The 10-year cumulative diabetes incidence was substantially higher among the 203 participants who had metabolic syndrome at baseline (28.1%) than among those without metabolic syndrome (7.6%). Box 2 shows the effect of metabolic syndrome traits on the incidence of diabetes. The risk of diabetes increased with a greater number of metabolic syndrome traits, in addition to a BMI > 30 kg/m2. A two-, four- and eightfold increased risk of diabetes was associated with the presence of two, three and four metabolic syndrome traits, respectively, in addition to a BMI > 30 kg/m2.

The 10-year incidence of diabetes was higher in participants with IFG at baseline (30.0%) than in those with normoglycaemia (6.5%). Of the 194 participants with IFG at baseline who did not develop diabetes, 94 (48.5%) were normoglycaemic at the 5-year examination, and 15 (7.7%) at the 10-year examination, using the new ADA definition. Of the 94 who were normoglycaemic at the 5-year examination, nine (9.6%) reverted to IFG at the 10-year examination. The corresponding return rates from IFG at baseline to normoglycaemia at follow-up examinations using the previous ADA definition (6.1–6.9 mmol/L) were also assessed: 34/50 (68%) became normoglycaemic at the 5-year examination, and two (4%) at the 10-year examination. Of the 34 who returned to normoglycaemia after 5 years, three (9%) developed IFG at the 10-year examination.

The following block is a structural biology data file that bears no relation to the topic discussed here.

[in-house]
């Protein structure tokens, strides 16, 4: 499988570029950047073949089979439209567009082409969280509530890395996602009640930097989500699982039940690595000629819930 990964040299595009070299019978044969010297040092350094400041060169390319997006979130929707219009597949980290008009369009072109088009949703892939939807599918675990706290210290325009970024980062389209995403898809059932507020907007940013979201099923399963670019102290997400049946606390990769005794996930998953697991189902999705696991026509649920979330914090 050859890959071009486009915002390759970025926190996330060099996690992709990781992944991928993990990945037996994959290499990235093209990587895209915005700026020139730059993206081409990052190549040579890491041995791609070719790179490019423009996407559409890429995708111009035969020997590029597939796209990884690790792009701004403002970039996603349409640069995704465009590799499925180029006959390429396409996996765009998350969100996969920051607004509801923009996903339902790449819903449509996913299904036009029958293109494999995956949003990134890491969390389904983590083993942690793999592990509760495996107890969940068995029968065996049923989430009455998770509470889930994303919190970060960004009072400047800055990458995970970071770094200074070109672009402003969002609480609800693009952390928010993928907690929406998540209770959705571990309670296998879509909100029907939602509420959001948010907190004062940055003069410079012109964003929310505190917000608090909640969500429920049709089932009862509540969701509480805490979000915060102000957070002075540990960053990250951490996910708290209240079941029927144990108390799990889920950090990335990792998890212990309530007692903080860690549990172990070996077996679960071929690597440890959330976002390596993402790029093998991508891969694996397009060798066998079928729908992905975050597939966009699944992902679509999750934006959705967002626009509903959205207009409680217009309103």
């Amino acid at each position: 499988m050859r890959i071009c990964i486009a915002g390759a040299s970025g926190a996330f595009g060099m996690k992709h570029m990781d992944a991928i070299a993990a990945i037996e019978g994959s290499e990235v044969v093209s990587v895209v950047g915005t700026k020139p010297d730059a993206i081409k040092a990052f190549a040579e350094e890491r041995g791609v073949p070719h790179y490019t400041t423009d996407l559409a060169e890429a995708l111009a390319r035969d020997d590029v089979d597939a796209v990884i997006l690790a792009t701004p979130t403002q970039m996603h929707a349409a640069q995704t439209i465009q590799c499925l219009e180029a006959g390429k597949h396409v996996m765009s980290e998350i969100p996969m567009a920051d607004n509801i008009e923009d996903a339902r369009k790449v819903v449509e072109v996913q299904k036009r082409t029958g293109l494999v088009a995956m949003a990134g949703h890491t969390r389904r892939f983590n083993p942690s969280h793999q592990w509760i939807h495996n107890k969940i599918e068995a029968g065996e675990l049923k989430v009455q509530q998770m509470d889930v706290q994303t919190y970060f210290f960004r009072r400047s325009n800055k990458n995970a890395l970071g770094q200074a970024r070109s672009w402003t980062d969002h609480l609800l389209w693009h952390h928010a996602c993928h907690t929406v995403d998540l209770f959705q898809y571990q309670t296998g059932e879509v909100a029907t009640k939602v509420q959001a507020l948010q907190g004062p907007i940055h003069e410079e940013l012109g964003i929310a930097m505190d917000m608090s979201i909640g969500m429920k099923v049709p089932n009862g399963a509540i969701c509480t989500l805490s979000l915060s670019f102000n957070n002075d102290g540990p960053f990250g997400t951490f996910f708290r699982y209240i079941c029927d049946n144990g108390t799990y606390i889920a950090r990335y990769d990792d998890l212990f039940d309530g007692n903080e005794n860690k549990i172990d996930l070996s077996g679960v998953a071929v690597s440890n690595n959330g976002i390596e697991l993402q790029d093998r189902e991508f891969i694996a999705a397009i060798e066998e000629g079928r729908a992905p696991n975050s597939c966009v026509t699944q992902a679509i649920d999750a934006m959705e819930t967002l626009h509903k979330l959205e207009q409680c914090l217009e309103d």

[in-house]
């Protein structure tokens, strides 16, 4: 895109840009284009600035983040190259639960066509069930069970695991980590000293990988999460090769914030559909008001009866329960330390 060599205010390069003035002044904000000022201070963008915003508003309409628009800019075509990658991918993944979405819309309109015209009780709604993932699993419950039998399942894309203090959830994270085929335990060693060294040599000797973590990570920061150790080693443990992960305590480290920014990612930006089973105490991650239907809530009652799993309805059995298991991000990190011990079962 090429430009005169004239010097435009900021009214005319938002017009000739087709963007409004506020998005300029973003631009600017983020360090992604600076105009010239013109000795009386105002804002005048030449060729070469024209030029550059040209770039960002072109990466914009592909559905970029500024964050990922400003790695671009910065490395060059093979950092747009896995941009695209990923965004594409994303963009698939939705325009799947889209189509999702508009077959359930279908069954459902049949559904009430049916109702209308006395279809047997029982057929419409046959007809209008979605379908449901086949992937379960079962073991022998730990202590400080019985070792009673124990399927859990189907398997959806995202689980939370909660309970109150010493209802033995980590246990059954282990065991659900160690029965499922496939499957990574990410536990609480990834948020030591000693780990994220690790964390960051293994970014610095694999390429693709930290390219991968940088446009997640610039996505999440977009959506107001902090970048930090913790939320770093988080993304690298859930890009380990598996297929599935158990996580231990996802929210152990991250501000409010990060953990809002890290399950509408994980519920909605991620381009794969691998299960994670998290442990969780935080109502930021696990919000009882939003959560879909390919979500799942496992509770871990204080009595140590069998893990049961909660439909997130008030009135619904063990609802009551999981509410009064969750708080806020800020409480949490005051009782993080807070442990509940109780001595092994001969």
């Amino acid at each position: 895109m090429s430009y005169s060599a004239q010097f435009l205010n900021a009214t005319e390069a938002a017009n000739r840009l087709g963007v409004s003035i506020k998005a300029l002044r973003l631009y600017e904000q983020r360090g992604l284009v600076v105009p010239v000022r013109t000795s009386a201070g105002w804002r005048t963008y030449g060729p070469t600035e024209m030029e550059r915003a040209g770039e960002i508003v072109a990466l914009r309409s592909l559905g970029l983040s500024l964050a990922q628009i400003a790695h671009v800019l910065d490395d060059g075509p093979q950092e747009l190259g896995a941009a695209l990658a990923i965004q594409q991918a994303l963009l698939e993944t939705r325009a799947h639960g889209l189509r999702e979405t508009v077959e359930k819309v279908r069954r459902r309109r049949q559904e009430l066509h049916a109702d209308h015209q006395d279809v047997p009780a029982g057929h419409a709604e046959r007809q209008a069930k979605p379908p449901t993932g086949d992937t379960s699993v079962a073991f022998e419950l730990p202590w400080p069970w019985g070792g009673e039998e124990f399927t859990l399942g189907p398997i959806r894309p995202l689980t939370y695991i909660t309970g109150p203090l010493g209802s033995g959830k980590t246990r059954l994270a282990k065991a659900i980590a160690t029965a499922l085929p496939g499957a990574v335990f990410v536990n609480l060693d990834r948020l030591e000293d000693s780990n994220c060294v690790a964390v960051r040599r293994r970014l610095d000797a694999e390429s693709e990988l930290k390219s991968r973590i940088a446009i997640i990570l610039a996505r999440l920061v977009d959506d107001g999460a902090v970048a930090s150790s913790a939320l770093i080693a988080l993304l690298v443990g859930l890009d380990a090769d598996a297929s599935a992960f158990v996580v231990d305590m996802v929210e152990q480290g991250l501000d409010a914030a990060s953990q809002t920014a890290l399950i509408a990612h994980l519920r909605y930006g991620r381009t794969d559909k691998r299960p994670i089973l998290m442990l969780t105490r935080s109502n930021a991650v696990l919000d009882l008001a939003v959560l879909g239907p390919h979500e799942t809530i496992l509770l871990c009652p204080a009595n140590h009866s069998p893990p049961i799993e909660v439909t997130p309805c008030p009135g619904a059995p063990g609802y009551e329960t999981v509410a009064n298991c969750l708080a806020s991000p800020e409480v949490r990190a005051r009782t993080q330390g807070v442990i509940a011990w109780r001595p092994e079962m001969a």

A history of diabetes in first-degree relatives, or a paternal history of diabetes, was also a significant predictor of incident diabetes (Box 3).

Incidence of IFG and associations